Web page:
The party organs themselves are fighting to keep up with how quickly voters are shifting and how loose campaign finance laws have become - rendering much of what they do to data collection and analysis as super PACs and other third-party groups can raise money faster and often deploy it more effectively and efficiently. The old parties are legacy analog systems in a political environment that has gone fully-digital in the span of less than decade. Rather than accepting this evolution and adapting, they’re determined to change their arcane and out of date rules to prevent bad things from happening in the future.

Make up of the US House of Representatives by ideology. Courtesy

Make up of the US House of Representatives by ideology. Courtesy

I Asked for Two Parties and Here are Four (or Five)

A look at the US House of Representatives, both its electoral make-up and how it functions today shows that we’ve already de facto embarked on a four-party system. Speaker Paul Ryan, for all his efforts to keep the GOP Conference united, sometimes must resort to using Democratic votes to get legislation off the floor. The Hastert Rule? A condition that should be left forgotten and in the past as much as the man it was named for.

Although emulating anything resembling European politics is a generally bad idea, America seems headed toward some sort of quasi-parliamentary system. So who should we really be?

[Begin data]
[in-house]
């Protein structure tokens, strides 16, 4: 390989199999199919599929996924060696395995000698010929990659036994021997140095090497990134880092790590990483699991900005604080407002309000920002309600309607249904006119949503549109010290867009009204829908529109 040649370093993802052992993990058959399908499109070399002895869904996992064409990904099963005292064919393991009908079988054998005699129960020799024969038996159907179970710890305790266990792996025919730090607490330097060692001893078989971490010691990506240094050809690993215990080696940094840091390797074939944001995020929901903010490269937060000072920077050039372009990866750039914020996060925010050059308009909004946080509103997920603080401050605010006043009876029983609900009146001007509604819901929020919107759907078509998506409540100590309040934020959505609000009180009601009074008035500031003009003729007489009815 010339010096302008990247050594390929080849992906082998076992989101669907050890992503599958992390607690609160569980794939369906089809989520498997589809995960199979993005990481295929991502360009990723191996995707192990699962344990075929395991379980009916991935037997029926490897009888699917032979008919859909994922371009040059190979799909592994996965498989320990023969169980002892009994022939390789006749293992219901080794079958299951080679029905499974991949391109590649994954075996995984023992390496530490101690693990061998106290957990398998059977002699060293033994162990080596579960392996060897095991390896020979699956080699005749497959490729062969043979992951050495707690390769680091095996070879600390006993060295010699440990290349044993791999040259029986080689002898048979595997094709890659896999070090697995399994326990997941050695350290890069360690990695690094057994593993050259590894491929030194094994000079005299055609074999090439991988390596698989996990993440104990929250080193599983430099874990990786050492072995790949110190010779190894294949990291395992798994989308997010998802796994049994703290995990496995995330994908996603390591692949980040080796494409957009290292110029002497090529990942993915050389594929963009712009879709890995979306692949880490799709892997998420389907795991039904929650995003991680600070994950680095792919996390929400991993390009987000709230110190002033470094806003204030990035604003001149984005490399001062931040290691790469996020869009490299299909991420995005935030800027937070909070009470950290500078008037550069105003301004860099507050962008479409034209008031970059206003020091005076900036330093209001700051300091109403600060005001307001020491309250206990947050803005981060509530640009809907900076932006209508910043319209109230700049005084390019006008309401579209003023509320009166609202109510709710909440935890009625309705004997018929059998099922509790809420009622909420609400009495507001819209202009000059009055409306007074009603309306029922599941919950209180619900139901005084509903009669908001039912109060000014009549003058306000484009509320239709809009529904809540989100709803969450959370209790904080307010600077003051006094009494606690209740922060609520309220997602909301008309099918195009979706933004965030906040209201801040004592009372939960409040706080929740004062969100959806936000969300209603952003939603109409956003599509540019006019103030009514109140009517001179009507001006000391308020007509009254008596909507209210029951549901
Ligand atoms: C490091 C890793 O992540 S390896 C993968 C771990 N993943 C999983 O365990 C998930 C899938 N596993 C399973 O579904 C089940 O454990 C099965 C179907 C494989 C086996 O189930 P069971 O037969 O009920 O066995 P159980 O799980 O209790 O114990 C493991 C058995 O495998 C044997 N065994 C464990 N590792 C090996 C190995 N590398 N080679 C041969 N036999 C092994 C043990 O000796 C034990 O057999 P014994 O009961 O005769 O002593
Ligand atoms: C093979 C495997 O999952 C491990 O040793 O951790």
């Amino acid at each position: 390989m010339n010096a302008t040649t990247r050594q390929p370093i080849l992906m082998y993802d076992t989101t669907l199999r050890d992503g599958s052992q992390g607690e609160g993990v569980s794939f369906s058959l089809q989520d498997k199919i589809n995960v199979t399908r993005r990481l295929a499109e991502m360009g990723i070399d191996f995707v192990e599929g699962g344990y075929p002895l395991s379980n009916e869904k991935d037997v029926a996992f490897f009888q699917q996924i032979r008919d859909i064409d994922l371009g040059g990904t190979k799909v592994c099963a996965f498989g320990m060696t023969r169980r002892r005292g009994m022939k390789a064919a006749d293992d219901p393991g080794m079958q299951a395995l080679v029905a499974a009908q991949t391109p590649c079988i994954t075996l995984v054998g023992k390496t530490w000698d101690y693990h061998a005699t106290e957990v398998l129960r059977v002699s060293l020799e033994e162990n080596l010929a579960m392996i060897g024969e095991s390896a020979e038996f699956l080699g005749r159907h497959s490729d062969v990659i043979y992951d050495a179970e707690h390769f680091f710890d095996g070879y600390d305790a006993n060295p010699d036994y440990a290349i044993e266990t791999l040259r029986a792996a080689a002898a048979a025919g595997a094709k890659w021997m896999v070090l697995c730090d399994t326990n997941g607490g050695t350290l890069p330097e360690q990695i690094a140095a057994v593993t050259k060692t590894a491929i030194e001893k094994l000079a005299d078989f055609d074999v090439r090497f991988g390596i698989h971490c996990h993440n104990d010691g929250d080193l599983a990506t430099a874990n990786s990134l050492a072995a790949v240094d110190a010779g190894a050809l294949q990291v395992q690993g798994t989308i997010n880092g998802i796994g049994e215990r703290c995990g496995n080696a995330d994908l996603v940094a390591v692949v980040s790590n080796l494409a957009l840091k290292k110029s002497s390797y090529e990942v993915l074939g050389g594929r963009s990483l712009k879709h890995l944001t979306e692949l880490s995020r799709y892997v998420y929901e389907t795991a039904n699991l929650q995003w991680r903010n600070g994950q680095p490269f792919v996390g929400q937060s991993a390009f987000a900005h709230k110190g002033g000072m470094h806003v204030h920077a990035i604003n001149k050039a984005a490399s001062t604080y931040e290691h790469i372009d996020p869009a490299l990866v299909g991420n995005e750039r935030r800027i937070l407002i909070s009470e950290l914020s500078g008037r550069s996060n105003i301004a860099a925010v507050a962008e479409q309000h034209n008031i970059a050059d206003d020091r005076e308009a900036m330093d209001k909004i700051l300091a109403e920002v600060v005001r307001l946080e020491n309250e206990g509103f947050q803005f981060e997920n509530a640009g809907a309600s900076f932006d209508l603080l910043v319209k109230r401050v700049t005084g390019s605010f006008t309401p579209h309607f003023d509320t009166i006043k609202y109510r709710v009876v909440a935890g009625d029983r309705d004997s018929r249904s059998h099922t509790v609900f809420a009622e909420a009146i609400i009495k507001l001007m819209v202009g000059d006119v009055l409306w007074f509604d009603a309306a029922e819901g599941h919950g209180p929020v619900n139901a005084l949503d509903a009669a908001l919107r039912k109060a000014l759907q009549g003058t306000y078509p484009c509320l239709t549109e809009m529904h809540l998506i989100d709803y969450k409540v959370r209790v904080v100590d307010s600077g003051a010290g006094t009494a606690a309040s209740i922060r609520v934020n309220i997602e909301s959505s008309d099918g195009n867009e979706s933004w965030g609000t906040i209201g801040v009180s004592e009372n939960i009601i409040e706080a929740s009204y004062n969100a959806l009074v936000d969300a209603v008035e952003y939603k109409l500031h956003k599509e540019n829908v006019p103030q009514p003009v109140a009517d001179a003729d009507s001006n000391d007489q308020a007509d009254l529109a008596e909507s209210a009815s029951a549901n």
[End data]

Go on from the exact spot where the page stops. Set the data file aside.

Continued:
•    The Greens: Bernie Sanders would be their standard-bearer. They are the far-left of American politics; against big corporations, they have a distinctly socialist bent and believe in sky-high tax rates, more regulation of industry and are likely in-line with public employee unions and looking to bolster organs of the state; with the distinct exception of the military, which they believe should be dismantled. They see a minimum living wage for all Americans, working or not, as a key of their platform. A highly inclusive social safety net would be their bread and butter.
    •    The New Democrats: They’re the Bill and Hillary Clinton party. They’re center-left. They’re willing to make deals of the good of the country. They’re still pro-choice, pro-environment and would prefer a smaller military but getting the business of the country accomplished would be their stated goal. Unlike the greens, the New Democrats would be willing to challenge labor on issues like trade and education reform.
    •    The Tories: Like their would-be brethren across the pond, the Tories are conservatives you’d actually invite to dinner. They are not going to participate in the culture wars unless there is an absolutely compelling need. Like the New Democrats, they see themselves as the true keepers of the country’s good and feel they know what is in its best interests. Big business, finance and the military-industrial complex would be their main standard-bearers. They may not have the most voters but they’ll have a ton of money.